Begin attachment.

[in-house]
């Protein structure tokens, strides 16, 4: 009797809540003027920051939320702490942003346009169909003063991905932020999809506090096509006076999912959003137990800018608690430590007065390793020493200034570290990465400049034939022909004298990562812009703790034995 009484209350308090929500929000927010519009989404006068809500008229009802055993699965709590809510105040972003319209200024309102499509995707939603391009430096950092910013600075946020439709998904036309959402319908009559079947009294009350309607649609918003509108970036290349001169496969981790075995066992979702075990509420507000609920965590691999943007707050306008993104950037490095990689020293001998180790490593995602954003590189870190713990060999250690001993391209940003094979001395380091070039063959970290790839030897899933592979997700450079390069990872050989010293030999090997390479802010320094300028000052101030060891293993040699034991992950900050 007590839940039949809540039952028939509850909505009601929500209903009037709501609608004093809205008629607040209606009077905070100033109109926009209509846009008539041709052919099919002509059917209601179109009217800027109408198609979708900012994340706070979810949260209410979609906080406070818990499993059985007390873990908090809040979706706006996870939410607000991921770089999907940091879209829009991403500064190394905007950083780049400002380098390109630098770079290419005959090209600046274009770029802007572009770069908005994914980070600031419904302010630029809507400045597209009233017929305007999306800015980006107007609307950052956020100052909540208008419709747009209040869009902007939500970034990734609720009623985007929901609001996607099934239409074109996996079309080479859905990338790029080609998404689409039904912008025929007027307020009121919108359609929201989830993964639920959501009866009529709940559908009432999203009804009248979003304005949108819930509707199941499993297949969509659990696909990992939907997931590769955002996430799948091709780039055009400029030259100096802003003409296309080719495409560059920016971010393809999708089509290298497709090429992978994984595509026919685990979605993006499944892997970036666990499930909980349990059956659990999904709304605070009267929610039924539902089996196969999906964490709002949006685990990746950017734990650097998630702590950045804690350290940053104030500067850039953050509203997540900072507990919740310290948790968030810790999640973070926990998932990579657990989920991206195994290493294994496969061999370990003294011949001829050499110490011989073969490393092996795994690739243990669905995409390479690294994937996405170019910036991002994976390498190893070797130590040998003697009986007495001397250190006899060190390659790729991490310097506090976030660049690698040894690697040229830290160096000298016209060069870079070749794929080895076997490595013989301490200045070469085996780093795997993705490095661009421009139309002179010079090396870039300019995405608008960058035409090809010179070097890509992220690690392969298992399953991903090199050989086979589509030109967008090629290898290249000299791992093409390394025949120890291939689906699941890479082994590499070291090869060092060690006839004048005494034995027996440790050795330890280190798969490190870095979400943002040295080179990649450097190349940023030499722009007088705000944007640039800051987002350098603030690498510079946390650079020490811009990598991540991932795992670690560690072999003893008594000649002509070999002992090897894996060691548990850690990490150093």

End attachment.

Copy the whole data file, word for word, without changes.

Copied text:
[in-house]
């Protein structure tokens, strides 16, 4: 009797809540003027920051939320702490942003346009169909003063991905932020999809506090096509006076999912959003137990800018608690430590007065390793020493200034570290990465400049034939022909004298990562812009703790034995 009484209350308090929500929000927010519009989404006068809500008229009802055993699965709590809510105040972003319209200024309102499509995707939603391009430096950092910013600075946020439709998904036309959402319908009559079947009294009350309607649609918003509108970036290349001169496969981790075995066992979702075990509420507000609920965590691999943007707050306008993104950037490095990689020293001998180790490593995602954003590189870190713990060999250690001993391209940003094979001395380091070039063959970290790839030897899933592979997700450079390069990872050989010293030999090997390479802010320094300028000052101030060891293993040699034991992950900050 007590839940039949809540039952028939509850909505009601929500209903009037709501609608004093809205008629607040209606009077905070100033109109926009209509846009008539041709052919099919002509059917209601179109009217800027109408198609979708900012994340706070979810949260209410979609906080406070818990499993059985007390873990908090809040979706706006996870939410607000991921770089999907940091879209829009991403500064190394905007950083780049400002380098390109630098770079290419005959090209600046274009770029802007572009770069908005994914980070600031419904302010630029809507400045597209009233017929305007999306800015980006107007609307950052956020100052909540208008419709747009209040869009902007939500970034990734609720009623985007929901609001996607099934239409074109996996079309080479859905990338790029080609998404689409039904912008025929007027307020009121919108359609929201989830993964639920959501009866009529709940559908009432999203009804009248979003304005949108819930509707199941499993297949969509659990696909990992939907997931590769955002996430799948091709780039055009400029030259100096802003003409296309080719495409560059920016971010393809999708089509290298497709090429992978994984595509026919685990979605993006499944892997970036666990499930909980349990059956659990999904709304605070009267929610039924539902089996196969999906964490709002949006685990990746950017734990650097998630702590950045804690350290940053104030500067850039953050509203997540900072507990919740310290948790968030810790999640973070926990998932990579657990989920991206195994290493294994496969061999370990003294011949001829050499110490011989073969490393092996795994690739243990669905995409390479690294994937996405170019910036991002994976390498190893070797130590040998003697009986007495001397250190006899060190390659790729991490310097506090976030660049690698040894690697040229830290160096000298016209060069870079070749794929080895076997490595013989301490200045070469085996780093795997993705490095661009421009139309002179010079090396870039300019995405608008960058035409090809010179070097890509992220690690392969298992399953991903090199050989086979589509030109967008090629290898290249000299791992093409390394025949120890291939689906699941890479082994590499070291090869060092060690006839004048005494034995027996440790050795330890280190798969490190870095979400943002040295080179990649450097190349940023030499722009007088705000944007640039800051987002350098603030690498510079946390650079020490811009990598991540991932795992670690560690072999003893008594000649002509070999002992090897894996060691548990850690990490150093």